by Iain MacMillan, editor, in Fall 2013 issue
Dolan and a bunch of guys bagsied an old schoolhouse (that came with a hippie who lived upstairs) rooted atop the breezy Niagara Escarpment near Collingwood, while my Kingston Pound pooch and I’d settled in with 13 others in an old Victorian farmhouse in Ellicottville, N.Y. Dolan’s “Ice Station Zebra” had a tiki bar in the living room, four subterranean bunk rooms and a chemical toilet. My farmhouse had too many beds to count, heat on the first floor and was stumbling distance from town. Dolan, an old school chum, and I were pontificating the other day about our infamous seasonal rentals in ski country way back when. We’d finished university, found our first jobs, bought our first cars, so the next thing on the list was, logically, a weekend ski place to rent with friends. Over several winters of weekends, in different parts of ski country, we both managed to produce a lifetime of stories.
In one of those many Saturday night “It seemed like a good idea at the time” anecdotes, I fondly remember my buddies Ben and Jeremy (in his favourite Carmen Miranda outfit) tobogganed down the straight-run staircase in our farmhouse aiming for the open front door with Greg not far outside handstand-skateboarding on the highway. Ben and Jeremy didn’t make it across the flats to the threshold, but it didn’t stop several others from attempting the same feat on other weekends.
From his rocking chair that long since relocated with him to B.C.’s Kootenays, a still lucid Dolan one-upped me with one of his favourite stories, the night Ronnie joined Ice Station Zebra.
“It was late one evening when 11 of us were returning from the Captain’s Room in a ’70s Country Estate we called The War Wagon,” recited Dolan like it was the first time I was hearing the story. “We pulled into the drive-through at Mickey Ds, but it was closed, and there, directly ahead of us, was one of those full-size Ronald McDonalds smiling down at us.” Even though I knew what was coming next, I humoured the old man by letting him prattle on. “None of us remembers exactly how it happened, but a few minutes later Ronnie was hanging out the open side door and the metal peg of his broken foot was shootin’ up sparks on Hurontario Street like it was Dominion Day!
“We headed home the back way up past Scenic Caves and onto the escarpment.” I was about to interject with something about the weather and driving conditions, but there was no need. “We had gale force winds at that point and the snow was blinding.” I could faintly hear his rocking chair creak back and forth on the phone as Dolan continued. “We made it about halfway before running ‘asnow’ on the mother of all drifts, but luckily we were marooned near a farmhouse.” I’m surprised, as the decades separate the telling of the story from the happening of it, that a farmer’s daughter hasn’t entered the tale by now, but I do know that a farmer and his tractor did extract the boys from the drift and the weather was bad enough that they all bedded or floored down at the farmer’s.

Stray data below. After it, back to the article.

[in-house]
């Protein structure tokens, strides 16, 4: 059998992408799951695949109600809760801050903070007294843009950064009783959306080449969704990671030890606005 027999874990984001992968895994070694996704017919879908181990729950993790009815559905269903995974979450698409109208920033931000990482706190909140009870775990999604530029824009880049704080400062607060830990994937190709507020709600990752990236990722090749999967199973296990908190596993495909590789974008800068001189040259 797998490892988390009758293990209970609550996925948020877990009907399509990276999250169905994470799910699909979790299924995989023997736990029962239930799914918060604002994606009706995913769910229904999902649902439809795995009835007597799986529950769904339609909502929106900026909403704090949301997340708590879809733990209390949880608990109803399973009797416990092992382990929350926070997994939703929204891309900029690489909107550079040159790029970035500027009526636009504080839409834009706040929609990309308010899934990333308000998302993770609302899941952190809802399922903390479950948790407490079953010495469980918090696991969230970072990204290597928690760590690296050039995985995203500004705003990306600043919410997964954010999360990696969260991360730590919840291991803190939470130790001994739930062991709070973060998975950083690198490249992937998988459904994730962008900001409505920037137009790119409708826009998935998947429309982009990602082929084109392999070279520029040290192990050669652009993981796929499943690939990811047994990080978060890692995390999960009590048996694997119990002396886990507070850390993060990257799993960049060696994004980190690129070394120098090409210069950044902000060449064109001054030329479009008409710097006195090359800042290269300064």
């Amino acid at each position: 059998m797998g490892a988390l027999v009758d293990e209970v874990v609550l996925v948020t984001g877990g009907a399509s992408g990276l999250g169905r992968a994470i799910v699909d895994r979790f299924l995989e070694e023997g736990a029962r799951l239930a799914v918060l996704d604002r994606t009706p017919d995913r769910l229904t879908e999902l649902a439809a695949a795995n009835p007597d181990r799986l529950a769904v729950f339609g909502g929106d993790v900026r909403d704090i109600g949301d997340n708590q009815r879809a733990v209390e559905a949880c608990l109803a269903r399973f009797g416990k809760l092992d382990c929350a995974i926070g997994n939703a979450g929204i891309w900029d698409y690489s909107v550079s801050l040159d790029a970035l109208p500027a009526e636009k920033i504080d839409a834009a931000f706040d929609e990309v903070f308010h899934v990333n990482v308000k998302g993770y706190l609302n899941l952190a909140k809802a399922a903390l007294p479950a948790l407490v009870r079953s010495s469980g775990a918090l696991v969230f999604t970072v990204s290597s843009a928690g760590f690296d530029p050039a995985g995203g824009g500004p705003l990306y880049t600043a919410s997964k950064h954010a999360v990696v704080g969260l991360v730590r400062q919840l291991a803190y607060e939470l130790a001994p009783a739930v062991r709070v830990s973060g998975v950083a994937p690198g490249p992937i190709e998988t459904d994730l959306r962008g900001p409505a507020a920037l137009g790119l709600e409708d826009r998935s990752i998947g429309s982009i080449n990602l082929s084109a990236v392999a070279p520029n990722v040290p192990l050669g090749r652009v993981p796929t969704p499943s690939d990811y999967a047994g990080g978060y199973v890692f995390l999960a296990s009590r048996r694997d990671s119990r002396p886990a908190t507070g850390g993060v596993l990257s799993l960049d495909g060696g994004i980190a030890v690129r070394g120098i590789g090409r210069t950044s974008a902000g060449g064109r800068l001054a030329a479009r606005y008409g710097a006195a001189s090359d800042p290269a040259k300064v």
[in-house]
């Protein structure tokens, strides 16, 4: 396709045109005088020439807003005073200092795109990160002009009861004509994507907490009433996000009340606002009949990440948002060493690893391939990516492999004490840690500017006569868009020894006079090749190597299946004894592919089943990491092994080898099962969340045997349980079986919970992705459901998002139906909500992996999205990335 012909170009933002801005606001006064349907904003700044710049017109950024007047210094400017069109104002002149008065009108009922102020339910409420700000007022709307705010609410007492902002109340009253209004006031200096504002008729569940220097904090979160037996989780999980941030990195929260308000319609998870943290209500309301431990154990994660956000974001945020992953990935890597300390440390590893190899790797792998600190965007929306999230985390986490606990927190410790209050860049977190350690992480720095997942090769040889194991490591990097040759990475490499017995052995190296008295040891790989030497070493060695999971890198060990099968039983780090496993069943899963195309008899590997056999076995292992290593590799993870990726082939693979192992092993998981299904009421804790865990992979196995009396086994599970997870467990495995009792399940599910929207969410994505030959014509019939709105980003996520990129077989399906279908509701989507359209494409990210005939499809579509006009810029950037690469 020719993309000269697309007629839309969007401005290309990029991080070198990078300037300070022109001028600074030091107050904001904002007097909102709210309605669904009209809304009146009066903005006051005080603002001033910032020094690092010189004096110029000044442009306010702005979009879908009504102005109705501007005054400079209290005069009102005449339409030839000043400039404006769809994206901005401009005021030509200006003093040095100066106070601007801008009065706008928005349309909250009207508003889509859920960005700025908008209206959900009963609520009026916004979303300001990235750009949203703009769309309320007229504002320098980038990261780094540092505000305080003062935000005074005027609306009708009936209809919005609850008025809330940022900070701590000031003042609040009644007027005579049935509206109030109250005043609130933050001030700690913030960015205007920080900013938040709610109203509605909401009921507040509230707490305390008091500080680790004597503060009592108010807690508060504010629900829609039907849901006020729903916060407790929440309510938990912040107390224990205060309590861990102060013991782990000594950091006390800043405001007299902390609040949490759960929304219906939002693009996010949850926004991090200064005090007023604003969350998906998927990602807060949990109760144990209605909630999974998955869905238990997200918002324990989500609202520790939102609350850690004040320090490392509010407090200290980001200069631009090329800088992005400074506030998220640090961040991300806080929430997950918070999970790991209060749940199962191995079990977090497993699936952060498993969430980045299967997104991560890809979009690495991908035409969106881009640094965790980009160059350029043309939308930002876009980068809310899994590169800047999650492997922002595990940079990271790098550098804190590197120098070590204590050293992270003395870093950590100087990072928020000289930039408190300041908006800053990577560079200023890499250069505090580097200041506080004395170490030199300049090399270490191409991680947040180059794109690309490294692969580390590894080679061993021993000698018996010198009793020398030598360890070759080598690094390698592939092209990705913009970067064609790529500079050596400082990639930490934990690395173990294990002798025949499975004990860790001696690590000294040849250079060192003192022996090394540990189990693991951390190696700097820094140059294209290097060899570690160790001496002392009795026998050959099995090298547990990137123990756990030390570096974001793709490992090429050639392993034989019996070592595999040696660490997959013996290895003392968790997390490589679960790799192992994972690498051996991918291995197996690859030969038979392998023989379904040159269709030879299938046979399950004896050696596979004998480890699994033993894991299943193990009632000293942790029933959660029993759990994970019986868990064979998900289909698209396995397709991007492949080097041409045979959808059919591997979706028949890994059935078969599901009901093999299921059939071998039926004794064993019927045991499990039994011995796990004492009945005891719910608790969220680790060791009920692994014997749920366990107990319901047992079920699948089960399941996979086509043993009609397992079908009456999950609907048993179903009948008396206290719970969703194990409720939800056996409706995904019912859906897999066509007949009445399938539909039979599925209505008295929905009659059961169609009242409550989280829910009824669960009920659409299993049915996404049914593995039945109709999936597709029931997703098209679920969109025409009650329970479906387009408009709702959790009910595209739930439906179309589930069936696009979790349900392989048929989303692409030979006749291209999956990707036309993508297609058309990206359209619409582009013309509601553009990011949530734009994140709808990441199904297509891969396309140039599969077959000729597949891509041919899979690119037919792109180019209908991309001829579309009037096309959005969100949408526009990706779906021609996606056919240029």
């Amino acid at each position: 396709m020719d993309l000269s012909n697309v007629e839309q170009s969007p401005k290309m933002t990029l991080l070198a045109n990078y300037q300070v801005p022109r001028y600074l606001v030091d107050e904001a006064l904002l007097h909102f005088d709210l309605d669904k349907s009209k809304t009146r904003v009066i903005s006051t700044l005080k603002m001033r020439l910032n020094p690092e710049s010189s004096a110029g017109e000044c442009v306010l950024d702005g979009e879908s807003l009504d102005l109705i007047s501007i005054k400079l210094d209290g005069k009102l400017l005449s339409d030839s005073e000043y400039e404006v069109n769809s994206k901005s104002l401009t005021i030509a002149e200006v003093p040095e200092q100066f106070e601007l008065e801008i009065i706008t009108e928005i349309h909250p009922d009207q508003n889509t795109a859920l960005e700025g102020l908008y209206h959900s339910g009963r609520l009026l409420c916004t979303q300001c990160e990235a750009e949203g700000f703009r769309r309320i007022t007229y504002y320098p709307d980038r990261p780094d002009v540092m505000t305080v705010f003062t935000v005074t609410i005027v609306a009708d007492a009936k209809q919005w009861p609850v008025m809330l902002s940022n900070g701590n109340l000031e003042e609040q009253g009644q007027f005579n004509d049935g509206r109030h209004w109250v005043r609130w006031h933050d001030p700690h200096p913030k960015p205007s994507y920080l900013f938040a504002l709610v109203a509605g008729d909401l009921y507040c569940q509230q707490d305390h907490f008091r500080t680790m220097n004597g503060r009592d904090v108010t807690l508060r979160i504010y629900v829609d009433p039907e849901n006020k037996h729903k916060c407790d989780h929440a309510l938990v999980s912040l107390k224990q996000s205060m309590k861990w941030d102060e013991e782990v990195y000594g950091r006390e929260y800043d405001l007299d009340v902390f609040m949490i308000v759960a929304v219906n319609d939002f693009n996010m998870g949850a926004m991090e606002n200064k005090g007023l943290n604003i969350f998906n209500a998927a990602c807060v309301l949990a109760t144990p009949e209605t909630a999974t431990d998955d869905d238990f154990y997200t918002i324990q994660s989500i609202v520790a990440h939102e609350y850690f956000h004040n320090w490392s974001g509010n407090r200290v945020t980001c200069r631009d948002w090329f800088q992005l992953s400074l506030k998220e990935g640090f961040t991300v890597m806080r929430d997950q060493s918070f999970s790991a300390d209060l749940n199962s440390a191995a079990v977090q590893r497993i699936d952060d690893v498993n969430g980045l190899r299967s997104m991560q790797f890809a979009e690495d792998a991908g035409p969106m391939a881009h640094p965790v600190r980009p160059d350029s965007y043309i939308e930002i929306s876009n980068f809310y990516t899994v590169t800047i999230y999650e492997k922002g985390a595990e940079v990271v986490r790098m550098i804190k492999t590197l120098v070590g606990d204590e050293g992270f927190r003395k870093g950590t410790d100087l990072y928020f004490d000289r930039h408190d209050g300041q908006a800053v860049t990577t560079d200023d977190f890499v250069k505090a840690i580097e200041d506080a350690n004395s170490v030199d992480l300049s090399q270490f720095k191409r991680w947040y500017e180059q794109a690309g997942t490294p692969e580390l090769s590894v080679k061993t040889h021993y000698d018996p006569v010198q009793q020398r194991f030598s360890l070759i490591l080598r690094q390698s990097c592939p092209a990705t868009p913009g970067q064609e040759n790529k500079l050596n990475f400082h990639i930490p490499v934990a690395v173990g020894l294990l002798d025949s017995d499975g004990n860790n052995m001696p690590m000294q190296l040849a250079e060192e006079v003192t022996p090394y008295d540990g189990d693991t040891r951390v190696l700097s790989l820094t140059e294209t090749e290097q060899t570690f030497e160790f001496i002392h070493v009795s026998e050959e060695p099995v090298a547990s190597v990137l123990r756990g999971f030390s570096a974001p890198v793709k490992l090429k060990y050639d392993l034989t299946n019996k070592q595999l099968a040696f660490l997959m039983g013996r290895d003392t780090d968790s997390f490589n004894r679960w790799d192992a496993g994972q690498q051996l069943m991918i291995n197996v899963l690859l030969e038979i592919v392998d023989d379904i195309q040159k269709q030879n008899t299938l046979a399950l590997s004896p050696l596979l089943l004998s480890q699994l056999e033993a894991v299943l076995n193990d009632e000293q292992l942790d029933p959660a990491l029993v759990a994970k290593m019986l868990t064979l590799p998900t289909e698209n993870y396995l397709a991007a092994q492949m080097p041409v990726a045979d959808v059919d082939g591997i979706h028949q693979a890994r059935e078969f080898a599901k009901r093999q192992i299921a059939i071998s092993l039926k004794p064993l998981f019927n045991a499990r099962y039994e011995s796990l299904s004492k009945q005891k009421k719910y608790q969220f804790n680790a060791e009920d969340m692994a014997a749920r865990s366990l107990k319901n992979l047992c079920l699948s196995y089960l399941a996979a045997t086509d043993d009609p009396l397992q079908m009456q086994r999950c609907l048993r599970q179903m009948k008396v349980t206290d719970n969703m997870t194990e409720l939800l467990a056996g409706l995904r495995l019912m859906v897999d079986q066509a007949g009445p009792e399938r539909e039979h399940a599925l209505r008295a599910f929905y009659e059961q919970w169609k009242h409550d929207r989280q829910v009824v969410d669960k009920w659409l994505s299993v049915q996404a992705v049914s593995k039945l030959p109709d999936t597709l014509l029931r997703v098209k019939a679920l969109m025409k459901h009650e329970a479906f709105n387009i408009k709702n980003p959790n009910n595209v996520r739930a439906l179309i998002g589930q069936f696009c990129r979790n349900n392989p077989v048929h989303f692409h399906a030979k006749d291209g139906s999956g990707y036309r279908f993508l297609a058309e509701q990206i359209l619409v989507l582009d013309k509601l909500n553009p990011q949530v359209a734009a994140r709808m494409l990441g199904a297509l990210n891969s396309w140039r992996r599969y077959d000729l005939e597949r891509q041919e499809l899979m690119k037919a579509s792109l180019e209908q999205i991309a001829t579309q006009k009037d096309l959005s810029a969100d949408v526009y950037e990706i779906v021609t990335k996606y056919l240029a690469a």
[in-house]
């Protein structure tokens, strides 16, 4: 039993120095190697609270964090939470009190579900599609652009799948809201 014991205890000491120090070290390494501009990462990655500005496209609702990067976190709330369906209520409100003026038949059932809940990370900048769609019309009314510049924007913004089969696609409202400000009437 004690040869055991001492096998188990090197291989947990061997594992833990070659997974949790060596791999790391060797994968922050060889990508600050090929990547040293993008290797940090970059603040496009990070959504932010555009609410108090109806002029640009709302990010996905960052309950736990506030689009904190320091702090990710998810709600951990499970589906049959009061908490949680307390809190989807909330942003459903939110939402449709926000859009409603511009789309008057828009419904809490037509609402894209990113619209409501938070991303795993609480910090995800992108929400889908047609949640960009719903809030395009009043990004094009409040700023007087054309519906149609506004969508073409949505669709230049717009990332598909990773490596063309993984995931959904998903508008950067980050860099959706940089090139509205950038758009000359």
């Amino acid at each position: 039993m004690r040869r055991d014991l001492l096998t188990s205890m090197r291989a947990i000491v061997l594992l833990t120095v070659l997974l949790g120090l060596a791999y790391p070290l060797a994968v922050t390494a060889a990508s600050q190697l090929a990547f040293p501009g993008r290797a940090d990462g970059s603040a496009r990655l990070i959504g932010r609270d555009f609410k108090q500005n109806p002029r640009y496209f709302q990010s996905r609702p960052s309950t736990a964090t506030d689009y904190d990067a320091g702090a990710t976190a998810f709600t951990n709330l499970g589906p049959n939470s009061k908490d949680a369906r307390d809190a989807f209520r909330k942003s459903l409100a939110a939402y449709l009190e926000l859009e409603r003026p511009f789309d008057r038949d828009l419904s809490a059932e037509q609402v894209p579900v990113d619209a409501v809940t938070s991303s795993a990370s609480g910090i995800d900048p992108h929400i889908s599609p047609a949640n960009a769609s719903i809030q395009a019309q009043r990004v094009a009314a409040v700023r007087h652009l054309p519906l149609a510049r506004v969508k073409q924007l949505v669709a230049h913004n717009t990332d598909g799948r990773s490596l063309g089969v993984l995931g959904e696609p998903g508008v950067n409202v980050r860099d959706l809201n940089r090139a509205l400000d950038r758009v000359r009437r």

“Of course, Ronnie was neatly buried before we asked the farmer for help, so extraction the next day was easy. He attended our big New Year’s Eve party and continued to be the centre of attention,” said Dolan, and then without a hint of irony, added, “before some low-lifes stole him.”
While Dolan drifted off, I couldn’t help thinking of a conversation I’d had with another friend Brad, who’s also done the ski cabin thing with friends—but in complete contradiction in his more good than evil kind of arrangement.
In an even earlier era than Dolan and me, Brad grew up skiing on Grouse Mountain in North Vancouver and graduated to Whistler, where he patrolled in the ’60s and ’70s. But it wasn’t until 1984 that he’d settled down in a group home seasonal rental that must surely be record-setting. “It was $500 each the first year,” Brad recalls, which seems cheap compared to this year’s rental of $1,400. But that’s the fascinating part—he’s still renting the same place every winter—30 years later!
Having not missed a single season, Brad’s been in the place the longest, but the group size remains a sporty 16 sharing seven bedrooms with the same landlord since his first winter. They still have dinner together every Saturday night, everyone has a season’s pass and it’s still BYOB policy (bring your own bedding). “What’s changed is the age range,” says Brad, which mirrors the growing ages of skiers everywhere I suppose. “It used to be 20s to 40s in on the cabin, and now it’s 40s to 70s.”
As well, what used to be cold beds from Monday to Friday has changed with the aging of ski country, but also with mobile phones and the internet, work is possible anywhere so why not at Whistler? Another astute observation Brad makes is that “there are no weekend warriors in their 20s…or at least not like there used to be. It was never a party cabin, though. No one tried to burn the place down during the second season.”
At this stage in my life coffee table tobogganing and chemical toilets sound a lot less attractive than good friends, good food and good skiing every winter weekend.